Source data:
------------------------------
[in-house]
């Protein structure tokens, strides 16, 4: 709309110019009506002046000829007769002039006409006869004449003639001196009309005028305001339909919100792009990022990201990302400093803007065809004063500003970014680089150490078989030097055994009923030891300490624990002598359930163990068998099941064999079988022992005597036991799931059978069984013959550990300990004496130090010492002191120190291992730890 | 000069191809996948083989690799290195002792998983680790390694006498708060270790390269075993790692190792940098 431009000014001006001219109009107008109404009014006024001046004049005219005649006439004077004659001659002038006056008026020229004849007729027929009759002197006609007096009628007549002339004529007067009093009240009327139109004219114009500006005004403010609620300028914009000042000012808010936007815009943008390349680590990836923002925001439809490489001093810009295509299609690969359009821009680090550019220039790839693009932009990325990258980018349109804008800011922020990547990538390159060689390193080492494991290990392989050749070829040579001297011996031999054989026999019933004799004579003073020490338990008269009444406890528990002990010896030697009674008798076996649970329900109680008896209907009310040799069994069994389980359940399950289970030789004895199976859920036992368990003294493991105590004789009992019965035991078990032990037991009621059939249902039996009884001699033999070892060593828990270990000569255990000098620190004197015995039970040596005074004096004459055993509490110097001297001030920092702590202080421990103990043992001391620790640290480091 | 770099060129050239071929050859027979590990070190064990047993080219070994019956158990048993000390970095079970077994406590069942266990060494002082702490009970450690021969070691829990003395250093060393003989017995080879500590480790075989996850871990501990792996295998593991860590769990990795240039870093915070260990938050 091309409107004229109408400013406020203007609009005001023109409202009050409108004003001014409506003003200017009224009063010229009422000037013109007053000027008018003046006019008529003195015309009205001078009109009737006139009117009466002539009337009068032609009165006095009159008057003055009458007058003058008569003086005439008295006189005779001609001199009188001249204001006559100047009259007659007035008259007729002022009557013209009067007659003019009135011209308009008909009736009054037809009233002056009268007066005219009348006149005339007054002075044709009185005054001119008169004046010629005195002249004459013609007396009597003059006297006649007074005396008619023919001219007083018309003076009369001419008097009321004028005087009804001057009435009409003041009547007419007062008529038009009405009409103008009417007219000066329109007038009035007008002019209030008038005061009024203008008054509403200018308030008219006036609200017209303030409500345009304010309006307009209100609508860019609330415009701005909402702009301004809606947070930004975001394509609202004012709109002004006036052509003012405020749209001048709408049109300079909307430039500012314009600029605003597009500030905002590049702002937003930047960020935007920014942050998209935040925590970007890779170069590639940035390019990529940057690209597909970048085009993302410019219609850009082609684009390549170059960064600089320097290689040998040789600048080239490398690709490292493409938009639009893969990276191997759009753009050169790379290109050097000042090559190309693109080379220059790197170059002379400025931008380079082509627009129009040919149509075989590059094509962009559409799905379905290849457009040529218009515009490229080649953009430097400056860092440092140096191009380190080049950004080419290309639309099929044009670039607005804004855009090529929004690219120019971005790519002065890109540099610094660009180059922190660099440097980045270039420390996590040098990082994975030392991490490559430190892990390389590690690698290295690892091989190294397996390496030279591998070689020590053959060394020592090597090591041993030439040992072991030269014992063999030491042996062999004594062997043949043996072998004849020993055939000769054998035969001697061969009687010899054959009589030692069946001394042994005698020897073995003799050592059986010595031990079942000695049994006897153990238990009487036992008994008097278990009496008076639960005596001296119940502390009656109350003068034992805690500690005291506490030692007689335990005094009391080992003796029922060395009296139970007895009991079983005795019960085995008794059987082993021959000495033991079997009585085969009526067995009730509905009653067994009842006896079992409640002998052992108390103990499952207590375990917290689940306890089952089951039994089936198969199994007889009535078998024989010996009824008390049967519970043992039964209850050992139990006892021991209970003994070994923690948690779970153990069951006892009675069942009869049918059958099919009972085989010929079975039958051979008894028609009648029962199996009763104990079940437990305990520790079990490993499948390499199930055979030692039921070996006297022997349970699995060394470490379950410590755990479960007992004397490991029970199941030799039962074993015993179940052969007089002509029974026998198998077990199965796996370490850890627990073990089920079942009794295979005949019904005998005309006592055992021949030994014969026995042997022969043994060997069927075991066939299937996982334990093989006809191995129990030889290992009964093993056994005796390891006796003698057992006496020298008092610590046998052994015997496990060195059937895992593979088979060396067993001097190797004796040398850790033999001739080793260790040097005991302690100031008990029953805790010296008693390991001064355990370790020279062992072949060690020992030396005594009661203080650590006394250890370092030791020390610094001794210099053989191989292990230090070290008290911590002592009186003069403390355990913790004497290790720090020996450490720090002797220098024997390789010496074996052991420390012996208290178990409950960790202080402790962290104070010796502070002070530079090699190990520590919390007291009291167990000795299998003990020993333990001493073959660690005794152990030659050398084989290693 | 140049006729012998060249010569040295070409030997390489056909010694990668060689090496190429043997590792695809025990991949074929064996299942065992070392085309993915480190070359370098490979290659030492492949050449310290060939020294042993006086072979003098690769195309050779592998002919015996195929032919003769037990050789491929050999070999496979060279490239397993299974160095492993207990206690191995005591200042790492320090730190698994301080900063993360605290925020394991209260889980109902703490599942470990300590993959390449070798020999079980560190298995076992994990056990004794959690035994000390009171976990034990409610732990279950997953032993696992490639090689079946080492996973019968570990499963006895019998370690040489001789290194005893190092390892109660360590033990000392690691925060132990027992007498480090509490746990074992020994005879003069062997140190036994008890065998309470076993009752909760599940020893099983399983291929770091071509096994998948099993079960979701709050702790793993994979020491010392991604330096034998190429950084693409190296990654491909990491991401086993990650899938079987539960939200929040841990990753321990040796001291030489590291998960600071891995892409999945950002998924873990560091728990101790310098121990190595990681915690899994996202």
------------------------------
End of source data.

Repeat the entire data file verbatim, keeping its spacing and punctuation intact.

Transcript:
[in-house]
């Protein structure tokens, strides 16, 4: 709309110019009506002046000829007769002039006409006869004449003639001196009309005028305001339909919100792009990022990201990302400093803007065809004063500003970014680089150490078989030097055994009923030891300490624990002598359930163990068998099941064999079988022992005597036991799931059978069984013959550990300990004496130090010492002191120190291992730890 | 000069191809996948083989690799290195002792998983680790390694006498708060270790390269075993790692190792940098 431009000014001006001219109009107008109404009014006024001046004049005219005649006439004077004659001659002038006056008026020229004849007729027929009759002197006609007096009628007549002339004529007067009093009240009327139109004219114009500006005004403010609620300028914009000042000012808010936007815009943008390349680590990836923002925001439809490489001093810009295509299609690969359009821009680090550019220039790839693009932009990325990258980018349109804008800011922020990547990538390159060689390193080492494991290990392989050749070829040579001297011996031999054989026999019933004799004579003073020490338990008269009444406890528990002990010896030697009674008798076996649970329900109680008896209907009310040799069994069994389980359940399950289970030789004895199976859920036992368990003294493991105590004789009992019965035991078990032990037991009621059939249902039996009884001699033999070892060593828990270990000569255990000098620190004197015995039970040596005074004096004459055993509490110097001297001030920092702590202080421990103990043992001391620790640290480091 | 770099060129050239071929050859027979590990070190064990047993080219070994019956158990048993000390970095079970077994406590069942266990060494002082702490009970450690021969070691829990003395250093060393003989017995080879500590480790075989996850871990501990792996295998593991860590769990990795240039870093915070260990938050 091309409107004229109408400013406020203007609009005001023109409202009050409108004003001014409506003003200017009224009063010229009422000037013109007053000027008018003046006019008529003195015309009205001078009109009737006139009117009466002539009337009068032609009165006095009159008057003055009458007058003058008569003086005439008295006189005779001609001199009188001249204001006559100047009259007659007035008259007729002022009557013209009067007659003019009135011209308009008909009736009054037809009233002056009268007066005219009348006149005339007054002075044709009185005054001119008169004046010629005195002249004459013609007396009597003059006297006649007074005396008619023919001219007083018309003076009369001419008097009321004028005087009804001057009435009409003041009547007419007062008529038009009405009409103008009417007219000066329109007038009035007008002019209030008038005061009024203008008054509403200018308030008219006036609200017209303030409500345009304010309006307009209100609508860019609330415009701005909402702009301004809606947070930004975001394509609202004012709109002004006036052509003012405020749209001048709408049109300079909307430039500012314009600029605003597009500030905002590049702002937003930047960020935007920014942050998209935040925590970007890779170069590639940035390019990529940057690209597909970048085009993302410019219609850009082609684009390549170059960064600089320097290689040998040789600048080239490398690709490292493409938009639009893969990276191997759009753009050169790379290109050097000042090559190309693109080379220059790197170059002379400025931008380079082509627009129009040919149509075989590059094509962009559409799905379905290849457009040529218009515009490229080649953009430097400056860092440092140096191009380190080049950004080419290309639309099929044009670039607005804004855009090529929004690219120019971005790519002065890109540099610094660009180059922190660099440097980045270039420390996590040098990082994975030392991490490559430190892990390389590690690698290295690892091989190294397996390496030279591998070689020590053959060394020592090597090591041993030439040992072991030269014992063999030491042996062999004594062997043949043996072998004849020993055939000769054998035969001697061969009687010899054959009589030692069946001394042994005698020897073995003799050592059986010595031990079942000695049994006897153990238990009487036992008994008097278990009496008076639960005596001296119940502390009656109350003068034992805690500690005291506490030692007689335990005094009391080992003796029922060395009296139970007895009991079983005795019960085995008794059987082993021959000495033991079997009585085969009526067995009730509905009653067994009842006896079992409640002998052992108390103990499952207590375990917290689940306890089952089951039994089936198969199994007889009535078998024989010996009824008390049967519970043992039964209850050992139990006892021991209970003994070994923690948690779970153990069951006892009675069942009869049918059958099919009972085989010929079975039958051979008894028609009648029962199996009763104990079940437990305990520790079990490993499948390499199930055979030692039921070996006297022997349970699995060394470490379950410590755990479960007992004397490991029970199941030799039962074993015993179940052969007089002509029974026998198998077990199965796996370490850890627990073990089920079942009794295979005949019904005998005309006592055992021949030994014969026995042997022969043994060997069927075991066939299937996982334990093989006809191995129990030889290992009964093993056994005796390891006796003698057992006496020298008092610590046998052994015997496990060195059937895992593979088979060396067993001097190797004796040398850790033999001739080793260790040097005991302690100031008990029953805790010296008693390991001064355990370790020279062992072949060690020992030396005594009661203080650590006394250890370092030791020390610094001794210099053989191989292990230090070290008290911590002592009186003069403390355990913790004497290790720090020996450490720090002797220098024997390789010496074996052991420390012996208290178990409950960790202080402790962290104070010796502070002070530079090699190990520590919390007291009291167990000795299998003990020993333990001493073959660690005794152990030659050398084989290693 | 140049006729012998060249010569040295070409030997390489056909010694990668060689090496190429043997590792695809025990991949074929064996299942065992070392085309993915480190070359370098490979290659030492492949050449310290060939020294042993006086072979003098690769195309050779592998002919015996195929032919003769037990050789491929050999070999496979060279490239397993299974160095492993207990206690191995005591200042790492320090730190698994301080900063993360605290925020394991209260889980109902703490599942470990300590993959390449070798020999079980560190298995076992994990056990004794959690035994000390009171976990034990409610732990279950997953032993696992490639090689079946080492996973019968570990499963006895019998370690040489001789290194005893190092390892109660360590033990000392690691925060132990027992007498480090509490746990074992020994005879003069062997140190036994008890065998309470076993009752909760599940020893099983399983291929770091071509096994998948099993079960979701709050702790793993994979020491010392991604330096034998190429950084693409190296990654491909990491991401086993990650899938079987539960939200929040841990990753321990040796001291030489590291998960600071891995892409999945950002998924873990560091728990101790310098121990190595990681915690899994996202």